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Women's Safety and Health Issues at Work

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Health Concerns: Cancer

Workplace exposures to hazardous substances may play a role in the development of some types of cancer. NIOSH is studying several hazardous substances to determine whether there is a link to cancers that affect women.

Related Resources

Cancer and noncancer mortality among American seafood workers
The study examined the deaths of 4,116 seafood workers, most of whom worked in seafood processing plants. More than half (53%) of those who died were women. The study group had more deaths from stomach cancer and disorders of the thyroid gland compared to the general US population, but fewer deaths from breast cancer, stroke, and heart disease due to reduced blood supply.

Cause-specific mortality among a cohort of U.S. flight attendants
The study found no evidence of increased breast cancer or melanoma among female flight attendants.

Earlier age at menopause, work, and tobacco smoke exposure
Among more than 5,000 US women older than 25 with complete data, earlier age at menopause was found among all smokers and among service and manufacturing industry sector workers. (Earlier age at the start of menopause has been associated with increased all-cause, cardiovascular, and cancer mortality risks.) Women (particularly black women) age 25 to 50 had an increased risk of earlier age at menopause with both primary smoking and second-hand smoke (SHS) exposure.

Gliomas and farm pesticide exposure in women: The Upper Midwest Health Study
This study examined exposures to pesticides among women in rural areas of Iowa, Michigan, Minnesota and Wisconsin. This is the first case-control study of glioma among rural residents that looked at the effect of pesticide exposure and work practices in women. Gliomas are a type of cancer in the brain or spine. No evidence for association of pesticide use and glioma risk was found.

Hemoglobin adducts and sister chromatid exchanges in hospital workers exposed to ethylene oxide: effects of glutathione S-transferase T1 and M1 genotype
This study examined the effects of Ethylene oxide (EtO) (a cancer-causing agent) on chromosome (DNA) damage in workers who operate an EtO sterilizer in hospitals. EtO is commonly used to make other products and for sterilization. The study found some individuals who have had a gene deleted (GSTT1 gene) may be more susceptible to DNA damage from EtO.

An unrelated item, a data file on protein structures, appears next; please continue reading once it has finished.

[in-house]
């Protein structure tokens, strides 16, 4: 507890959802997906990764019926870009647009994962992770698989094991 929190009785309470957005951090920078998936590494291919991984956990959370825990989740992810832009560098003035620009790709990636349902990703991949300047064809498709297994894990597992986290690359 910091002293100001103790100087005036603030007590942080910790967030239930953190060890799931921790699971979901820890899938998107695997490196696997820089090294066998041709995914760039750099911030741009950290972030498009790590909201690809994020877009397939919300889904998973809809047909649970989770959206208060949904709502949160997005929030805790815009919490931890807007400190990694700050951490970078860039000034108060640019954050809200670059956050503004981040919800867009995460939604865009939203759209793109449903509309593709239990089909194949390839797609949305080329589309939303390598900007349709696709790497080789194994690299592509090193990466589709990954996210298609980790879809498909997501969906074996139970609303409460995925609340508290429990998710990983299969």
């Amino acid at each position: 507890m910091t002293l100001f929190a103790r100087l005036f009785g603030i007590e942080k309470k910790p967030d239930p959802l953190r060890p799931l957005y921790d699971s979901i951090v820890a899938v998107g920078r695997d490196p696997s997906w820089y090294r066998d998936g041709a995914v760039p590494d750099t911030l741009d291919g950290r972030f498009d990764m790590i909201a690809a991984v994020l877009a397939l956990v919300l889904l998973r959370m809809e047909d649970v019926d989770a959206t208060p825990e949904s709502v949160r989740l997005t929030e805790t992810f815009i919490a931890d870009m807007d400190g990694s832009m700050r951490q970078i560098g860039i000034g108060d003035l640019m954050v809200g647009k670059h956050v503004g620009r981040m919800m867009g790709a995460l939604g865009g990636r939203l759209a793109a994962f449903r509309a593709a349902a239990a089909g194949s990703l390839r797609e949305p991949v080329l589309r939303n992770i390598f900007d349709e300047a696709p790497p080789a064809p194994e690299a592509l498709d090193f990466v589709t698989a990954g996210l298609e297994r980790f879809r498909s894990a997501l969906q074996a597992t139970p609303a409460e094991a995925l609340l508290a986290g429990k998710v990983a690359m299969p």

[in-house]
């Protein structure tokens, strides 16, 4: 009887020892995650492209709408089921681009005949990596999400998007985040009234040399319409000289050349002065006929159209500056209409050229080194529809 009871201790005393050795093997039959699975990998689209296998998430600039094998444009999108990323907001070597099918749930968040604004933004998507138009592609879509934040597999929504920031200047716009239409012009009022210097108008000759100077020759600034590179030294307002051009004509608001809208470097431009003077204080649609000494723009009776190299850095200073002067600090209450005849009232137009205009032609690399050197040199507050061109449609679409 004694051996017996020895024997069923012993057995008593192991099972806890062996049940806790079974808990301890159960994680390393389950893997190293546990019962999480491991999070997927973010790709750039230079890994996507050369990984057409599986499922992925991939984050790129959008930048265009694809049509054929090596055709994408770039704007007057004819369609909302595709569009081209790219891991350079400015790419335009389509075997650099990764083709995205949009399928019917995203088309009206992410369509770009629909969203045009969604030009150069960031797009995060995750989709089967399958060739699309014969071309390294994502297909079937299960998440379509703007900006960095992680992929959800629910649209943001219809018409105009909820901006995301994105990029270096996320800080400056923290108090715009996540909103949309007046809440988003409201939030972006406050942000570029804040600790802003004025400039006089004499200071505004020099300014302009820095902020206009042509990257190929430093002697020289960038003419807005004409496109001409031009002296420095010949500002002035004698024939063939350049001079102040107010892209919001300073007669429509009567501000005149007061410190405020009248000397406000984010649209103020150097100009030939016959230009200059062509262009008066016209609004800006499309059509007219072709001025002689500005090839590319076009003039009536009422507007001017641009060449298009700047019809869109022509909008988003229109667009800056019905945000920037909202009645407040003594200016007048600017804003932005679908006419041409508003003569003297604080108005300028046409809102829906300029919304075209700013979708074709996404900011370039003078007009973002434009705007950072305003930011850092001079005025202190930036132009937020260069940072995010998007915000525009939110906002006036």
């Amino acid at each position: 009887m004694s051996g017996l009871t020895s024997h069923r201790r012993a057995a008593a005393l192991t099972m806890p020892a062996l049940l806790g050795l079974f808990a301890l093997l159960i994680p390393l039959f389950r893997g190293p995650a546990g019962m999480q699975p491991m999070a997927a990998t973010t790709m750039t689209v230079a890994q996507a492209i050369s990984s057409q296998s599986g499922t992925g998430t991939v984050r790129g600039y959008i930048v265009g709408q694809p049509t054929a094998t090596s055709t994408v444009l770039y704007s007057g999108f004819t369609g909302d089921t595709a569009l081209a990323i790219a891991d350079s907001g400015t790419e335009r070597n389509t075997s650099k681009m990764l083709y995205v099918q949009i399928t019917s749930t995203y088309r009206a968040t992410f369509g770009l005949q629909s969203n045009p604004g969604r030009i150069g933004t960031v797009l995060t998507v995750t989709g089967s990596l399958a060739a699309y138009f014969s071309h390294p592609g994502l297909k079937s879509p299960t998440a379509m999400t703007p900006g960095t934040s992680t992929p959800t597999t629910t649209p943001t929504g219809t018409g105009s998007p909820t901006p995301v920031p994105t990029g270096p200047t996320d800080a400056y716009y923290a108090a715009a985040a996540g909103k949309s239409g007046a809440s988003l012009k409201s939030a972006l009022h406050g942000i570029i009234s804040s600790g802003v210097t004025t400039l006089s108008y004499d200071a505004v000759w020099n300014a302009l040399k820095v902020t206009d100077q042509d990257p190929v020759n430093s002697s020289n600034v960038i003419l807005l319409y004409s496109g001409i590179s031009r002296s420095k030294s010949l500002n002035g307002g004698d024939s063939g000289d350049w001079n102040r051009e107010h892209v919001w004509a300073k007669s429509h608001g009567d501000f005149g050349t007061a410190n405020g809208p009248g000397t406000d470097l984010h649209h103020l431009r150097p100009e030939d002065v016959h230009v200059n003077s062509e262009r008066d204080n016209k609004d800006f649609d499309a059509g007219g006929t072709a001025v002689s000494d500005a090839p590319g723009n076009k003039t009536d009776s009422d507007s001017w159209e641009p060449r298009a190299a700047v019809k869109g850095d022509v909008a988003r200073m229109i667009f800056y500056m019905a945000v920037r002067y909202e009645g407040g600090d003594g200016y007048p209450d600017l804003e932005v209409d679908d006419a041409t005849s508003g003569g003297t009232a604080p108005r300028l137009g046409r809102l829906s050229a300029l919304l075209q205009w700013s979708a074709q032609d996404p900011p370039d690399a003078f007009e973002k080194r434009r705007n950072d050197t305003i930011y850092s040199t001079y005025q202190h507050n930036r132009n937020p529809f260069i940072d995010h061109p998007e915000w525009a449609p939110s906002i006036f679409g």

Mortality among a cohort of garment workers exposed to formaldehyde: an update
This study looked at workers from three garment plants who worked with formaldehyde. The study found there may be a link between formaldehyde exposure and death from certain types of cancer.

Mortality in dry-cleaning workers: an update
This study looked at a population of dry-cleaning workers who were exposed to perchloroethylene (PCE) to see if there was a higher rate of death caused by cancer. Researchers found a possible link between formaldehyde exposure and dying of myeloid leukemia.

Mortality of workers employed in shoe manufacturing: an update study
This is an update to a previous study that looked at the possible link between cancer deaths and exposure to toluene in workers from two shoe manufacturing facilities. Results indicated a possible link between lung cancer death and repeated exposure to low levels of organic solvents.

Occupational exposure to polychlorinated biphenyls and risk of breast cancer
The study involving women working in capacitor manufacturing facilities found no overall elevation in breast cancer risk following occupational exposure to PCBs. However, higher risk was observed among non-white workers.

Occupational lung cancer in US women, 1984-1998
The study of mortality data for more than 4 million women who died between 1984 and 1988 found that, with adjustments made for smoking, significant excess proportionate lung cancer death was found among US women working in the US manufacturing, transportation, retail trade, nursing/personal care, and agriculture, forestry and fishing industries.

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